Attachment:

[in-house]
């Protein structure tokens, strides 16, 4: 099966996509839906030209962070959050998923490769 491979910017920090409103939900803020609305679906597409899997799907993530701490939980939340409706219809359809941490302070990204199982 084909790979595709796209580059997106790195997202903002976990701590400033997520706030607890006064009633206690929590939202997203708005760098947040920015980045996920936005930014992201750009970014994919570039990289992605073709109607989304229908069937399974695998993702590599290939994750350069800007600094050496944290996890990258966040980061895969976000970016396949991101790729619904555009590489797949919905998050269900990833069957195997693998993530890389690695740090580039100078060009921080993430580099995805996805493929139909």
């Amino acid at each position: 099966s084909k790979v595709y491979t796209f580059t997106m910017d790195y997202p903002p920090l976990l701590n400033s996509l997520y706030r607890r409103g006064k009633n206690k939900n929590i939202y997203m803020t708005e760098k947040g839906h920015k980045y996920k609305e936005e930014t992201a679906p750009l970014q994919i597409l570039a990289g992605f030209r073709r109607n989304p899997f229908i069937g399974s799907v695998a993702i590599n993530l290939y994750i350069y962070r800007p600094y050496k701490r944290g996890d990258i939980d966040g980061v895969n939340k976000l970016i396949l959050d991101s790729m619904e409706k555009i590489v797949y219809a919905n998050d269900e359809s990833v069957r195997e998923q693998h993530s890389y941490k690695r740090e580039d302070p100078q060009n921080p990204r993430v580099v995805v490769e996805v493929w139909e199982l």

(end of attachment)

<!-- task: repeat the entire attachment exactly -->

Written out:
[in-house]
């Protein structure tokens, strides 16, 4: 099966996509839906030209962070959050998923490769 491979910017920090409103939900803020609305679906597409899997799907993530701490939980939340409706219809359809941490302070990204199982 084909790979595709796209580059997106790195997202903002976990701590400033997520706030607890006064009633206690929590939202997203708005760098947040920015980045996920936005930014992201750009970014994919570039990289992605073709109607989304229908069937399974695998993702590599290939994750350069800007600094050496944290996890990258966040980061895969976000970016396949991101790729619904555009590489797949919905998050269900990833069957195997693998993530890389690695740090580039100078060009921080993430580099995805996805493929139909």
């Amino acid at each position: 099966s084909k790979v595709y491979t796209f580059t997106m910017d790195y997202p903002p920090l976990l701590n400033s996509l997520y706030r607890r409103g006064k009633n206690k939900n929590i939202y997203m803020t708005e760098k947040g839906h920015k980045y996920k609305e936005e930014t992201a679906p750009l970014q994919i597409l570039a990289g992605f030209r073709r109607n989304p899997f229908i069937g399974s799907v695998a993702i590599n993530l290939y994750i350069y962070r800007p600094y050496k701490r944290g996890d990258i939980d966040g980061v895969n939340k976000l970016i396949l959050d991101s790729m619904e409706k555009i590489v797949y219809a919905n998050d269900e359809s990833v069957r195997e998923q693998h993530s890389y941490k690695r740090e580039d302070p100078q060009n921080p990204r993430v580099v995805v490769e996805v493929w139909e199982l």